As I was getting a shot of a female Ruby-throat at the feeder, Greg caught sight of a hummingbird feeding on Turk’s caps to the right of the garden along the walk. The couple we were keeping watch with at the time saw it at his call too. Everyone was suddenly excited. I was too, but had been the farthest away. She flew into a thick stand of brush after being found. I saw her leave the flowers, but couldn’t pick her out of the brush. Imagine the frustration and panic knowing a rare bird was just 10 feet or more from you, but you can’t see it! The couple finally gave me enough direction to find her perch. Geez, she was on the edge of a bramble with her back mostly to us. No wonder I couldn’t see her.

She then very kindly changed perches to more open area. Her back was still to us, but she turned her head from time to time giving a view of part of her white line running from the corner of her eye disappearing into the feathers of her shoulder. She sat there for another minute before ending her evening appearance. According to the time stamps on my pictures, we were treated to seven minutes of sighting time from the moment Greg caught sight of her.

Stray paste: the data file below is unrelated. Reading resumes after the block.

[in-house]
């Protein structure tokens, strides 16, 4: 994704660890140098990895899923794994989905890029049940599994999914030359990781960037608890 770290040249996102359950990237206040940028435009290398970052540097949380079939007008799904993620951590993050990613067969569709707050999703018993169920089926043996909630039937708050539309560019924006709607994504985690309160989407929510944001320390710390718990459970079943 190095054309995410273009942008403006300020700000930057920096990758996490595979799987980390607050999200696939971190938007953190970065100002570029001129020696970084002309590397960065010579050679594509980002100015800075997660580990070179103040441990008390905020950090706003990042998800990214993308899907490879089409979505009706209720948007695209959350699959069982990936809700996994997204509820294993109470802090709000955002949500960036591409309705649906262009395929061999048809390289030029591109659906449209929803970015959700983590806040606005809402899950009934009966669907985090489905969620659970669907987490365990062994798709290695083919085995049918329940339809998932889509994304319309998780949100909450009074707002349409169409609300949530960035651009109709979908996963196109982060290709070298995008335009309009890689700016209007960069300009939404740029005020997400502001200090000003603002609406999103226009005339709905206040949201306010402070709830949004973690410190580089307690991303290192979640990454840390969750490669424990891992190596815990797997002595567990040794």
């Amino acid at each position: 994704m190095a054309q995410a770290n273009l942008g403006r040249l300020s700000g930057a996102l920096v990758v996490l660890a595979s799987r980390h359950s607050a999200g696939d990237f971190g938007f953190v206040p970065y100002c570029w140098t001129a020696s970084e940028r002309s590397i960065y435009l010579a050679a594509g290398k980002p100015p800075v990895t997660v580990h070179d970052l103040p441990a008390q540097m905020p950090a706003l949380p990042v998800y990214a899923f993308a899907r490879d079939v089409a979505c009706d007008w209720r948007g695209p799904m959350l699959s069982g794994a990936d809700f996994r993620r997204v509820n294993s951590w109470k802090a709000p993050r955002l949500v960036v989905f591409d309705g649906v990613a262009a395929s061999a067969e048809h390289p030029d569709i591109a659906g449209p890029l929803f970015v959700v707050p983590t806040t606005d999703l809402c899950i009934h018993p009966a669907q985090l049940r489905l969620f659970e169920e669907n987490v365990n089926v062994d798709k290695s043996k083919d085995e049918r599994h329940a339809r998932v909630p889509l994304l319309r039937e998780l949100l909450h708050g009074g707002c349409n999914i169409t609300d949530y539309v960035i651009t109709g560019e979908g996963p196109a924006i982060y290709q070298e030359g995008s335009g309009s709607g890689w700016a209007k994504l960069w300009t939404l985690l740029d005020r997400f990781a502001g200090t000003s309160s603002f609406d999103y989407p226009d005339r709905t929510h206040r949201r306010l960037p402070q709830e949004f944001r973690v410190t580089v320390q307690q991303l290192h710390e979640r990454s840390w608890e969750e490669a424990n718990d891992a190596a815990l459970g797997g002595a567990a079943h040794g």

Final Word

The Female Blue-throat may still be in Estero Llano giving visitors a rare treat. As I said before, she shouldn’t be there this time of year. It is possible she was blown into the area by Hurricane Patricia or the other storm systems that came after it. Blue-throats are primarily birds of the Mexican Mountain ranges. Even so, for those who will persevere to see her, she will be a special catch in an unusual place giving patient birders a rarity for our records.

For me, it just cemented the special character of Estero Llano as one of the best birding parks on the World Birding Center circuit. So many great birds to see and rarities seem to pop up often. If you have the chance, make sure to visit this park. You will be amazed with it too.

For more information about rarities and how to find out about sightings, see my July article Chasing Rarities – Bird Finding.

Happy Birding

© 2015 Sherry Thornburg